5 Ways to Fix Brittle Hair That Keeps Snapping Off

Consider this your secret arsenal against rough, dry, and fragile strands.

There’s certainly no shortage of different types of hair issues out there, but dealing with brittle strands poses a unique type of tress stress. Brittle hair can actually encompass a variety of concerns, as it can also be dry, rough, damaged, and dull. A few telltale signs that your hair is brittle: “Unruly tangles, seeing loose hairs break off, especially after brushing, a lack of shine, and a generally dull and lifeless-looking appearance,” according to Rick Wellman, a stylist and color expert at the Salon Project in New York City. 

But, what causes brittleness in the first place? Your hair’s texture can play a role. For example, naturally curly and textured hair typically doesn’t have as smooth of a cuticle (the outermost layer of the strand), which can lead to it feeling rough and brittle, explains Wellman. It’s also harder for the natural oil from your scalp to travel all the way down this shape of these strands than it is for straight ones, meaning it can be innately drier. That being said, the majority of things that contribute to brittleness are external factors and things that are in our control. So here’s what you can do in order to avoid those and keep strands from snapping, leaving them soft and silky instead.


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Use Protein Treatments Sparingly

When it comes to protein-rich strengthening treatments, it’s most definitely a case of ‘less is more.’ Stylist Sassy Medchill, Covet & Mane educator and owner of Goldie Co Salon in Dallas, says overdoing it on protein is one of the main causes of brittleness. The protein (keratin in particular, which is often found in shampoos, conditioners, and stylers) can easily build-up on the hair. This can both block moisture absorption and end up weighing down the hair, both things that can contribute to overall brittleness, she says. Instead of opting for protein-based formulas, look for moisturizing ones. To that point…

02 of 05

Moisturize, Moisturize, & Moisturize

It’s not a bad idea to try and use moisturizing products across the board, but, at the very least, incorporate a moisturizing deep conditioner or treatment into your routine once per week, Wellman advises. A few key ingredients to seek out: Shea butter, avocado, glycerin, and aloe, all of which are deeply moisturizing. “Shea butter is full of fatty acids and vitamins, avocado is a great source of biotin and contains natural oils, glycerin moisturizes and can help prevent breakage, especially on chemically-treated hair, and aloe is full of vitamins such as A, C, E that keep hair healthy and shiny,” he explains.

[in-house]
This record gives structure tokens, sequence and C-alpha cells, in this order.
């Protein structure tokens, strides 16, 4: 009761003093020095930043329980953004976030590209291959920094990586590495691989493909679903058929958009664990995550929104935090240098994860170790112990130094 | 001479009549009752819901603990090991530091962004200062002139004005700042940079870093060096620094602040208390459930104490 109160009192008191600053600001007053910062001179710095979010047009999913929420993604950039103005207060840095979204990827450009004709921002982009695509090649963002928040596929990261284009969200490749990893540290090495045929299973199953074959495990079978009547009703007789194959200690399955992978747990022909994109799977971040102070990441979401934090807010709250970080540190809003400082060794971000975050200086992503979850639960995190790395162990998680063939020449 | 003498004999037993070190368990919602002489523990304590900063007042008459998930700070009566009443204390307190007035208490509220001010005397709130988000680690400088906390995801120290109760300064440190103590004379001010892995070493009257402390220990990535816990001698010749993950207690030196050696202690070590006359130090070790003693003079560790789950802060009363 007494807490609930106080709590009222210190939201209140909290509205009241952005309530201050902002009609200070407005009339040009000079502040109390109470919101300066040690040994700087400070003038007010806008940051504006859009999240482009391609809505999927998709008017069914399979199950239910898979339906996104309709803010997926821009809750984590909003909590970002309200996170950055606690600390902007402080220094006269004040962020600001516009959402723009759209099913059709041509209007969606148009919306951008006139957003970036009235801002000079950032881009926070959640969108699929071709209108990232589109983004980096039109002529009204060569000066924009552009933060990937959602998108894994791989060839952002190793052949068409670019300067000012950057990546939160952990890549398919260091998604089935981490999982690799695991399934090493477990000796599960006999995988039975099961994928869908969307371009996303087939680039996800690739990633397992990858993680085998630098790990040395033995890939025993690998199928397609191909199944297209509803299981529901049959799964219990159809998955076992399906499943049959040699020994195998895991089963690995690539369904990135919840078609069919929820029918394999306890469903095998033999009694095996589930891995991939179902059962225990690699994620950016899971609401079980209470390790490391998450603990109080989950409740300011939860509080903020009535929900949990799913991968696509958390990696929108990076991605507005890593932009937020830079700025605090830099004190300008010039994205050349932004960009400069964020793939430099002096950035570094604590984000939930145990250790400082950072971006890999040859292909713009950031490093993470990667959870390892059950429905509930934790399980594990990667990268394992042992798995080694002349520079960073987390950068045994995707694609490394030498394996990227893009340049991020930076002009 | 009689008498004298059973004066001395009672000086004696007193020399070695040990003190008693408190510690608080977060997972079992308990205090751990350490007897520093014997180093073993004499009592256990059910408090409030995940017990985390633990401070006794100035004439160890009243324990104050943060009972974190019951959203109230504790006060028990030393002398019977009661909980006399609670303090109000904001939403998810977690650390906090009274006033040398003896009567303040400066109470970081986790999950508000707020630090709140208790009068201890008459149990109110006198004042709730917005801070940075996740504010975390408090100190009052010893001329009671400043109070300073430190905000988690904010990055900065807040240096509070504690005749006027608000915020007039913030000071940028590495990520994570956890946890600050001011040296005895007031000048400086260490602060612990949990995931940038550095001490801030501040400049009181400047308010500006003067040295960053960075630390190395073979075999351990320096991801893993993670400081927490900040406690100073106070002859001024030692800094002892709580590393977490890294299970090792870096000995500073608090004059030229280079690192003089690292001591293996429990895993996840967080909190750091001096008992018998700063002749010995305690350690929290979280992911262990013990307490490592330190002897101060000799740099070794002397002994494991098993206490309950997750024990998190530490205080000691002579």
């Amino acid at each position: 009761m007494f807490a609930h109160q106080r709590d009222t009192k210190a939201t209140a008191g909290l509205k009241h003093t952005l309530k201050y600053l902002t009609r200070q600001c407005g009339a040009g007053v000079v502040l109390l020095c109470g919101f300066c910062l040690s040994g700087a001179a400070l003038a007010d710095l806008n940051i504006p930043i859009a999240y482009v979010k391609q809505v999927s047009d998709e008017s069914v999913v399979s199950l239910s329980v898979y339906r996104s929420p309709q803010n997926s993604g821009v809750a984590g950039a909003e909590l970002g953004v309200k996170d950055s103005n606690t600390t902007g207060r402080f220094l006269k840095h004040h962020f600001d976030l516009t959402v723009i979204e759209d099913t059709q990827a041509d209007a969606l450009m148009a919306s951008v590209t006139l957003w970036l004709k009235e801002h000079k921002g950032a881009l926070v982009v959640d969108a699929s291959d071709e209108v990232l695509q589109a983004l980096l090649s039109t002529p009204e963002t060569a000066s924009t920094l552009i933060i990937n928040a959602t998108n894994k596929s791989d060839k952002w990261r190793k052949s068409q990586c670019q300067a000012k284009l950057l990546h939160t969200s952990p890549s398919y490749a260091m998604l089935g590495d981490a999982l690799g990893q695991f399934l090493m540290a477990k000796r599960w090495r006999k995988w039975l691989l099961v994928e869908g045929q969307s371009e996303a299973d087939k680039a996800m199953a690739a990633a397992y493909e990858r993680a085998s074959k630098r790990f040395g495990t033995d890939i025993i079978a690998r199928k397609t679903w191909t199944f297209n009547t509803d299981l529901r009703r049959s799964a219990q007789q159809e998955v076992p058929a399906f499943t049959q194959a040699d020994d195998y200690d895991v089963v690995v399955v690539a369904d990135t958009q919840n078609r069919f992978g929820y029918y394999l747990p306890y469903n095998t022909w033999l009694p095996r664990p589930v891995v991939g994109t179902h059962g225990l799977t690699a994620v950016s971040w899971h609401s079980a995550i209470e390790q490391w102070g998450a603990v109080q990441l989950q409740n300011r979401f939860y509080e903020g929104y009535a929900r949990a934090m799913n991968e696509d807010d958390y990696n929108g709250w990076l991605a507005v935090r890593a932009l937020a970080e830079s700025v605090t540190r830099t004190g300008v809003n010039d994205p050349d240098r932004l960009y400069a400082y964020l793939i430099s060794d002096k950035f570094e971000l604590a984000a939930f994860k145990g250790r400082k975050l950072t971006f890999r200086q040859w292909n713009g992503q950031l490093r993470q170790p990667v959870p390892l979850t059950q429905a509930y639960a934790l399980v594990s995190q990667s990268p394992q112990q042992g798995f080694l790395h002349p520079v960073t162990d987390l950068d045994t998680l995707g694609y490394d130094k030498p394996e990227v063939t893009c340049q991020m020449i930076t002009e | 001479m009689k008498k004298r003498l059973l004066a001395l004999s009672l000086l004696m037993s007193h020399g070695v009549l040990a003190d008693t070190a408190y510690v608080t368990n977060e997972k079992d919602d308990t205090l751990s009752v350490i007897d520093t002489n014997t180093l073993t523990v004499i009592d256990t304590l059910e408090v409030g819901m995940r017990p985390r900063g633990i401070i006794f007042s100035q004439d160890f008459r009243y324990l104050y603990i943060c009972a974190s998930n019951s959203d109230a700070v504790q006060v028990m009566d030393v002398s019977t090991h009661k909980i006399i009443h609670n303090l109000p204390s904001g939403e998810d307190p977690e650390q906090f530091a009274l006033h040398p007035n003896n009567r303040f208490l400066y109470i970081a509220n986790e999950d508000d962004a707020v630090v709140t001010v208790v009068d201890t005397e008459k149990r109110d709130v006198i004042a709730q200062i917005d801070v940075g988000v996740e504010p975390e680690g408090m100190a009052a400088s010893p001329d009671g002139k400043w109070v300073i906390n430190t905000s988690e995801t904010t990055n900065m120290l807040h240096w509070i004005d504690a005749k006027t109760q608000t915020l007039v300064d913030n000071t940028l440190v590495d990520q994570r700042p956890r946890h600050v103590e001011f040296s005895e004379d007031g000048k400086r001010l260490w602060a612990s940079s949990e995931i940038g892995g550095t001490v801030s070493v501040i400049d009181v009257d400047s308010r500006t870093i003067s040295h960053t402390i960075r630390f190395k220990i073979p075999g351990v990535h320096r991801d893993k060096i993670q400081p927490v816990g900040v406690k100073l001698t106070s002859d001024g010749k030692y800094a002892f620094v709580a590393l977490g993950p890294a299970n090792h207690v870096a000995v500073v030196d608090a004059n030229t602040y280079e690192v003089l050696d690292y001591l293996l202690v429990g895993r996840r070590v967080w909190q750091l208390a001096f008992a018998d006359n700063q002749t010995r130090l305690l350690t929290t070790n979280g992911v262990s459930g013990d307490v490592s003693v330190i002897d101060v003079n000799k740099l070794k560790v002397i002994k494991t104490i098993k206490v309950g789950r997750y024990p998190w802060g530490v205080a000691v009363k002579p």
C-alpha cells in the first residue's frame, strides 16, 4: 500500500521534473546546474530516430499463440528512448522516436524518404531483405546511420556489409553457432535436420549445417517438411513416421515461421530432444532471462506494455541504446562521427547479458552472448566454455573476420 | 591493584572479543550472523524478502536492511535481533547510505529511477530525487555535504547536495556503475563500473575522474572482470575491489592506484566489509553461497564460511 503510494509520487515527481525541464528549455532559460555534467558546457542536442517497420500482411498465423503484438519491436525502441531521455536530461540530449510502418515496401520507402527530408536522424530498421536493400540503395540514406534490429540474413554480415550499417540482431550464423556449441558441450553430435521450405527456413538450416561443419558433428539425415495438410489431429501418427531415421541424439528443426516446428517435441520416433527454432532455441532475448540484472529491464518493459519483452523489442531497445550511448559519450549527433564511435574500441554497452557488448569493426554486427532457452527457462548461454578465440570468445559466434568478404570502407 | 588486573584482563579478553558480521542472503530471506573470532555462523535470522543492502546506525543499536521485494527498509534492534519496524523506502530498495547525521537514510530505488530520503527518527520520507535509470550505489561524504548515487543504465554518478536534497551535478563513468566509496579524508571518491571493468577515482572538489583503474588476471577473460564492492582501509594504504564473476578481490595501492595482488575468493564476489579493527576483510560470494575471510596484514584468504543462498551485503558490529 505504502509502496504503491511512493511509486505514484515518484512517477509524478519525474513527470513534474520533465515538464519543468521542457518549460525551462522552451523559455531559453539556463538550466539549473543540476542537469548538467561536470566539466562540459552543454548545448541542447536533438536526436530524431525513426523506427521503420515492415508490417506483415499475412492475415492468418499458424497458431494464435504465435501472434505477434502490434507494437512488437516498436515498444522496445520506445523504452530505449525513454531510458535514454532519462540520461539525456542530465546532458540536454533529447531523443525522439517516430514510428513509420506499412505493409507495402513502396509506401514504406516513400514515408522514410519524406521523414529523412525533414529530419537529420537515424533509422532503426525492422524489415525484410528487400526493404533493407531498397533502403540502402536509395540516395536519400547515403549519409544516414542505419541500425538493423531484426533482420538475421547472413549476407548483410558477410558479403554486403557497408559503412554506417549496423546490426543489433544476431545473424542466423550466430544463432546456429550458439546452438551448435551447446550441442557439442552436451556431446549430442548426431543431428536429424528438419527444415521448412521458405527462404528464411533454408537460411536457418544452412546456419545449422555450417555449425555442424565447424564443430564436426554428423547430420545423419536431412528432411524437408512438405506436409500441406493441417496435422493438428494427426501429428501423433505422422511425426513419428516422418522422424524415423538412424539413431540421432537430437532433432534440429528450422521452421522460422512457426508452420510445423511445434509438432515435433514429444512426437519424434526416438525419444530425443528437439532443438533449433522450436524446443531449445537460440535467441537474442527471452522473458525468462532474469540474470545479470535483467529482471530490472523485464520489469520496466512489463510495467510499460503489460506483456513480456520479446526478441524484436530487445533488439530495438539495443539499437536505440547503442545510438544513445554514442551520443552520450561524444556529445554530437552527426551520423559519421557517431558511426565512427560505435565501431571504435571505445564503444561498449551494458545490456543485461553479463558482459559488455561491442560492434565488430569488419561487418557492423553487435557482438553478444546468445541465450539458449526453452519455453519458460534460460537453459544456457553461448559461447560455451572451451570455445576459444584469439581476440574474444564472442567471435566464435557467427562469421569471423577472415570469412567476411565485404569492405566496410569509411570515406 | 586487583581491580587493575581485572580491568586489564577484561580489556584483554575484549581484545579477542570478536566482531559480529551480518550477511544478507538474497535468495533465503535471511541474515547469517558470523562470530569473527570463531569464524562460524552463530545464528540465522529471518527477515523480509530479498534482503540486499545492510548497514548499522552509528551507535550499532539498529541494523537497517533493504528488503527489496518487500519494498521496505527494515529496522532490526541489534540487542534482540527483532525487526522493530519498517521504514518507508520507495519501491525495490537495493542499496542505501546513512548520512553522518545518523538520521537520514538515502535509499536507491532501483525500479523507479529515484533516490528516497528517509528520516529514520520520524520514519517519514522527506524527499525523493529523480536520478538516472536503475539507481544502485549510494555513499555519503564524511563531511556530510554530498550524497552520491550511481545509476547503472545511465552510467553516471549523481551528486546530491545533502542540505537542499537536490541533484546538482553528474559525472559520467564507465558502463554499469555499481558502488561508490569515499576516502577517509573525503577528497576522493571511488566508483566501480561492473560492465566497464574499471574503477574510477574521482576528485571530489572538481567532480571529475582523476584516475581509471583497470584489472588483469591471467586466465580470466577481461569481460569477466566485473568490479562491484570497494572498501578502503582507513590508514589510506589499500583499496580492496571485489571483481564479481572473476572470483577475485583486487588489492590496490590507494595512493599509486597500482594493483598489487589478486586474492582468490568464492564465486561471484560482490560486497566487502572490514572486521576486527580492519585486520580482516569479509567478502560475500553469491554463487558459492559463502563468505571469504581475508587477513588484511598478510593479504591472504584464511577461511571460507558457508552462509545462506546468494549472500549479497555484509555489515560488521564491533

03 of 05

Be Careful With Hot Tools

It should come as no surprise that heat damage will only exacerbate brittle hair. Since it may not be realistic to ditch your hot tools entirely, the best thing you can do is to be mindful about what types of products you’re using beforehand. Prepping hair with a heat protectant is key, but you also want to be mindful about using anything that contains drying ingredients before heat styling. For example, lots of people use dry shampoo and then take a curling iron or straightener to their hair; the heat ends up baking that product (which is by definition drying since it’s meant to absorb oil) into the hair and can lead to more brittleness and damage, notes Medchill. Similarly, Wellman cautions that it’s important to avoid drying, alcohol-based products, such as hairspray; it’s even more imperative to do so before using a hot tool. Also important: Turn down your temperature settings, particularly if you have dry, brittle hair to begin with, he adds.

04 of 05

Get a Trim

This may sound simple, but it really can help. While a trim isn’t going to make all of your hair feel softer and smoother, if it’s just your ends that are brittle and where you’re noticing breakage, simply snipping them off can make a world of a difference. Not to mention that getting rid of your split ends is a boon for your overall hair health.

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Consider Your Diet

Both of the stylists we spoke with underscore the fact that what you eat can impact how your hair looks and feels. “Everything that goes into your body affects your hair health,” Medchill points out. Wellman notes that following an all-protein, no-carb diet long term can also contribute to brittle hair; according to the Mayo Clinic, those who consume low carb or low calorie diets may experience both brittle hair and hair thinning. Along with eating a well-balanced diet, focus on loading up on foods that are good sources of healthy fats (salmon, nuts, chia seeds) that can help keep your strands supple and moisturized.

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